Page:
For definitive identification of many bee species, close inspection of insect morphology (wing veins, leg parts, etc.) is required. This necessitates having specimens in hand to observe features under a microscope or through a hand lens. Numerous entomology texts detail how to collect and curate bees and other insects.
Some excellent online tools are also available, including the following web-based pictorial guides:
- AMNH Pictorial Guide to Common Bees in New York City
- Discover Life bee species guides cover all eastern North American bee genera. These link to associated species pages featuring dynamic maps, images, and descriptive text
- Bryn Mawr College and Rutgers University Native Bee Benefits, which includes a pictorial guide to important pollinators for farms in New Jersey and Pennsylvania (see also http://www.extension.org/pages/26310/identification-of-native-bees)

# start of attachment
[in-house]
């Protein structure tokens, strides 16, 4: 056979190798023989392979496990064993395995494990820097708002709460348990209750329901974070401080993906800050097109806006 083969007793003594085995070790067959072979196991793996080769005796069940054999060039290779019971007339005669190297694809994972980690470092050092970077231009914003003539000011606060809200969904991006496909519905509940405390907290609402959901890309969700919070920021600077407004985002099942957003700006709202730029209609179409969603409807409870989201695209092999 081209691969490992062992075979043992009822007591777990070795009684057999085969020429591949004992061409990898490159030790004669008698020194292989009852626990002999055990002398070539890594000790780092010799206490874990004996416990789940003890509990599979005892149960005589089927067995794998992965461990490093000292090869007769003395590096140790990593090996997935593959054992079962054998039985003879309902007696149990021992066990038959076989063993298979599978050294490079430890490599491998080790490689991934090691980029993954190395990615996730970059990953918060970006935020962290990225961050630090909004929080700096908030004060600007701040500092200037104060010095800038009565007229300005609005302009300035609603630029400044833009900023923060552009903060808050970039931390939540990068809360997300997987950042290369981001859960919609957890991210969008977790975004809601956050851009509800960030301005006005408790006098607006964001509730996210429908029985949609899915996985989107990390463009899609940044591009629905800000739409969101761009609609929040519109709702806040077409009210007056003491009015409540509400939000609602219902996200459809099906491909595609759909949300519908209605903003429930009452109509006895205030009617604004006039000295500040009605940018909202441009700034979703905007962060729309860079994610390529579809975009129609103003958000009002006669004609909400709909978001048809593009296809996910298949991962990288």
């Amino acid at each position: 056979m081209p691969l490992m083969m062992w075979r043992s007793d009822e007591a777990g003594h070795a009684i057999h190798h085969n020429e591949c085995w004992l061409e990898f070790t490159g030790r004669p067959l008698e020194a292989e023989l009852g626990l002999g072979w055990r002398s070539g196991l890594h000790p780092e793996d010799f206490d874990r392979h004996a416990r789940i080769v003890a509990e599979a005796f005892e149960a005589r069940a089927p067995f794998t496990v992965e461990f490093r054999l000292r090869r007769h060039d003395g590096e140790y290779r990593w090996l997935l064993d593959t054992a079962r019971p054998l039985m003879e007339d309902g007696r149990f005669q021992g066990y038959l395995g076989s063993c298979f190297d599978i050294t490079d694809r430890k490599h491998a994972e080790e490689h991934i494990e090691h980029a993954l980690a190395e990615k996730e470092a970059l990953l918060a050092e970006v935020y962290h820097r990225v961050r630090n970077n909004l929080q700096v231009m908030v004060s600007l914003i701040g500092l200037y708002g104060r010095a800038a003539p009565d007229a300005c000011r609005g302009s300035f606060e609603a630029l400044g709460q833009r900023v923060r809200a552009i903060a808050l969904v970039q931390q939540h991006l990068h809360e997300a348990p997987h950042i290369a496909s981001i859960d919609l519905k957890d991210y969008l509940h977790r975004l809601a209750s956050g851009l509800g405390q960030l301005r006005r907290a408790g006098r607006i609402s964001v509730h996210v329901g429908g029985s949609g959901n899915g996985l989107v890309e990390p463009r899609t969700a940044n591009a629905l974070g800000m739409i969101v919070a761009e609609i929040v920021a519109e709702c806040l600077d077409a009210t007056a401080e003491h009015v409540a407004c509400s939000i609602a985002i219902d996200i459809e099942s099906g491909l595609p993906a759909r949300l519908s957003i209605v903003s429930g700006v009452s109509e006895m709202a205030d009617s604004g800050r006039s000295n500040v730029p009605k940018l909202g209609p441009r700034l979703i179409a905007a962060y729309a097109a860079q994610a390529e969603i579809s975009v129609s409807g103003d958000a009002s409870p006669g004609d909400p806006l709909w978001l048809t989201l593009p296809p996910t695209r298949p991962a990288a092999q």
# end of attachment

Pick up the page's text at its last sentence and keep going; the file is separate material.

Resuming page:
- Collecting and Identifying Bees (Cornell University's Bee Health website)
- Great Sunflower Project bee observer cards (this is not a regional guide but has useful information)
In addition to physically collecting insects, digital photography is increasingly being used to identify some bees. Digital photos of NYC bees (and of any North American insect) can be submitted to BugGuide for identification. Provided that relevant structures of the insect are in focus, bee and other insect taxonomy experts should be able to identify the insect in your image. BugGuide guide pages cover most species regularly identified from NewYork City.